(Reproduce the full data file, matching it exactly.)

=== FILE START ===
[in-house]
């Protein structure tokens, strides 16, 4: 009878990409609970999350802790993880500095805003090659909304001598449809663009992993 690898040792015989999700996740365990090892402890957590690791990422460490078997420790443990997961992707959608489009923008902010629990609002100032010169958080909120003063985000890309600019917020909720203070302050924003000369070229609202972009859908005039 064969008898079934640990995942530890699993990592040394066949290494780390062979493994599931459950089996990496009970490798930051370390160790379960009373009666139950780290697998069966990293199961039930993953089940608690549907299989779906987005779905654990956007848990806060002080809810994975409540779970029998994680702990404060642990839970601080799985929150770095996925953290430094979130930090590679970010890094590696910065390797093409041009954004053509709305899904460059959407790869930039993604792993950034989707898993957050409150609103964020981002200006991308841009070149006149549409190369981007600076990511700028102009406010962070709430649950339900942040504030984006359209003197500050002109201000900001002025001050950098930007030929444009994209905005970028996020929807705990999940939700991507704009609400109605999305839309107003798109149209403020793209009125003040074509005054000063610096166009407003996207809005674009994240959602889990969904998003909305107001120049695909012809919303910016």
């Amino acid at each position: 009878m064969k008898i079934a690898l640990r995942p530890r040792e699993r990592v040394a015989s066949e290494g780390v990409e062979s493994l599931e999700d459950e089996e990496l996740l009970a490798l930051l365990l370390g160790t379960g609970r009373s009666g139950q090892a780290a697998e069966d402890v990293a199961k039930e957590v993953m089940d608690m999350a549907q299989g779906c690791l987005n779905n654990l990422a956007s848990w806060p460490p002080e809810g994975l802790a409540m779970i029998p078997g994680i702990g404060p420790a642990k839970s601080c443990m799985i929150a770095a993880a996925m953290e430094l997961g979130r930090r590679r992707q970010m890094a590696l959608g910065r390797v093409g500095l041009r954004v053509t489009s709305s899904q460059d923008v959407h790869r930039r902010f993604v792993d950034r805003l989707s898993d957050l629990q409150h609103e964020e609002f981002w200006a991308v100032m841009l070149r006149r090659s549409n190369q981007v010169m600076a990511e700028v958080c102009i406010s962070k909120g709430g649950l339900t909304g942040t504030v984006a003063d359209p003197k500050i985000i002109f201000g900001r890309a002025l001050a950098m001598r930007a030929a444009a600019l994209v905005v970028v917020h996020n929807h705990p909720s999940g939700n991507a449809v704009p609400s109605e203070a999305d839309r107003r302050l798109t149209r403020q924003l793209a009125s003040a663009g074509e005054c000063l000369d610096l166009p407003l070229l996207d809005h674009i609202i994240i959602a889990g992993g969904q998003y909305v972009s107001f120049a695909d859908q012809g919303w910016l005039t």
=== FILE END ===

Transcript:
[in-house]
């Protein structure tokens, strides 16, 4: 009878990409609970999350802790993880500095805003090659909304001598449809663009992993 690898040792015989999700996740365990090892402890957590690791990422460490078997420790443990997961992707959608489009923008902010629990609002100032010169958080909120003063985000890309600019917020909720203070302050924003000369070229609202972009859908005039 064969008898079934640990995942530890699993990592040394066949290494780390062979493994599931459950089996990496009970490798930051370390160790379960009373009666139950780290697998069966990293199961039930993953089940608690549907299989779906987005779905654990956007848990806060002080809810994975409540779970029998994680702990404060642990839970601080799985929150770095996925953290430094979130930090590679970010890094590696910065390797093409041009954004053509709305899904460059959407790869930039993604792993950034989707898993957050409150609103964020981002200006991308841009070149006149549409190369981007600076990511700028102009406010962070709430649950339900942040504030984006359209003197500050002109201000900001002025001050950098930007030929444009994209905005970028996020929807705990999940939700991507704009609400109605999305839309107003798109149209403020793209009125003040074509005054000063610096166009407003996207809005674009994240959602889990969904998003909305107001120049695909012809919303910016």
């Amino acid at each position: 009878m064969k008898i079934a690898l640990r995942p530890r040792e699993r990592v040394a015989s066949e290494g780390v990409e062979s493994l599931e999700d459950e089996e990496l996740l009970a490798l930051l365990l370390g160790t379960g609970r009373s009666g139950q090892a780290a697998e069966d402890v990293a199961k039930e957590v993953m089940d608690m999350a549907q299989g779906c690791l987005n779905n654990l990422a956007s848990w806060p460490p002080e809810g994975l802790a409540m779970i029998p078997g994680i702990g404060p420790a642990k839970s601080c443990m799985i929150a770095a993880a996925m953290e430094l997961g979130r930090r590679r992707q970010m890094a590696l959608g910065r390797v093409g500095l041009r954004v053509t489009s709305s899904q460059d923008v959407h790869r930039r902010f993604v792993d950034r805003l989707s898993d957050l629990q409150h609103e964020e609002f981002w200006a991308v100032m841009l070149r006149r090659s549409n190369q981007v010169m600076a990511e700028v958080c102009i406010s962070k909120g709430g649950l339900t909304g942040t504030v984006a003063d359209p003197k500050i985000i002109f201000g900001r890309a002025l001050a950098m001598r930007a030929a444009a600019l994209v905005v970028v917020h996020n929807h705990p909720s999940g939700n991507a449809v704009p609400s109605e203070a999305d839309r107003r302050l798109t149209r403020q924003l793209a009125s003040a663009g074509e005054c000063l000369d610096l166009p407003l070229l996207d809005h674009i609202i994240i959602a889990g992993g969904q998003y909305v972009s107001f120049a695909d859908q012809g919303w910016l005039t």